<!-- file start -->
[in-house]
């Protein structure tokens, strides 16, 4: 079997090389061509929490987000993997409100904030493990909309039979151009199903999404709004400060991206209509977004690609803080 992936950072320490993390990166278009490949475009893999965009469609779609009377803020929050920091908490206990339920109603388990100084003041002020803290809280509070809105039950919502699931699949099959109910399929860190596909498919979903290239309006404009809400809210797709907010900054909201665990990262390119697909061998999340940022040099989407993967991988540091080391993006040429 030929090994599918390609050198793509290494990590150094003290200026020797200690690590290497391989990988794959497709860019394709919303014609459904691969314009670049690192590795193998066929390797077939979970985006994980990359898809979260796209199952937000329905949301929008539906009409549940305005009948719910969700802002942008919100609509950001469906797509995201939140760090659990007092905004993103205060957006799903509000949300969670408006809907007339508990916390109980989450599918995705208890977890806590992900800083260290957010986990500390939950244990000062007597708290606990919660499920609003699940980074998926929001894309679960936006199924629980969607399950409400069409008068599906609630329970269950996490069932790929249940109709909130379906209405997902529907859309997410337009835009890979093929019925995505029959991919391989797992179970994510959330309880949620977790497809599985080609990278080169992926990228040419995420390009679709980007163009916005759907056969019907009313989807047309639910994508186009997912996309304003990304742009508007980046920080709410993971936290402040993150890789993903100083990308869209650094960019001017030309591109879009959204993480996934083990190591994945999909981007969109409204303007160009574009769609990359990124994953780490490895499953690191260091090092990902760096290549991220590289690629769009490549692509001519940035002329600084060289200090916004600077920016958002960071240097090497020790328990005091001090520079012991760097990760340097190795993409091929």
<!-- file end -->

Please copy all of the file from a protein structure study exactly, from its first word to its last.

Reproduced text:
[in-house]
């Protein structure tokens, strides 16, 4: 079997090389061509929490987000993997409100904030493990909309039979151009199903999404709004400060991206209509977004690609803080 992936950072320490993390990166278009490949475009893999965009469609779609009377803020929050920091908490206990339920109603388990100084003041002020803290809280509070809105039950919502699931699949099959109910399929860190596909498919979903290239309006404009809400809210797709907010900054909201665990990262390119697909061998999340940022040099989407993967991988540091080391993006040429 030929090994599918390609050198793509290494990590150094003290200026020797200690690590290497391989990988794959497709860019394709919303014609459904691969314009670049690192590795193998066929390797077939979970985006994980990359898809979260796209199952937000329905949301929008539906009409549940305005009948719910969700802002942008919100609509950001469906797509995201939140760090659990007092905004993103205060957006799903509000949300969670408006809907007339508990916390109980989450599918995705208890977890806590992900800083260290957010986990500390939950244990000062007597708290606990919660499920609003699940980074998926929001894309679960936006199924629980969607399950409400069409008068599906609630329970269950996490069932790929249940109709909130379906209405997902529907859309997410337009835009890979093929019925995505029959991919391989797992179970994510959330309880949620977790497809599985080609990278080169992926990228040419995420390009679709980007163009916005759907056969019907009313989807047309639910994508186009997912996309304003990304742009508007980046920080709410993971936290402040993150890789993903100083990308869209650094960019001017030309591109879009959204993480996934083990190591994945999909981007969109409204303007160009574009769609990359990124994953780490490895499953690191260091090092990902760096290549991220590289690629769009490549692509001519940035002329600084060289200090916004600077920016958002960071240097090497020790328990005091001090520079012991760097990760340097190795993409091929």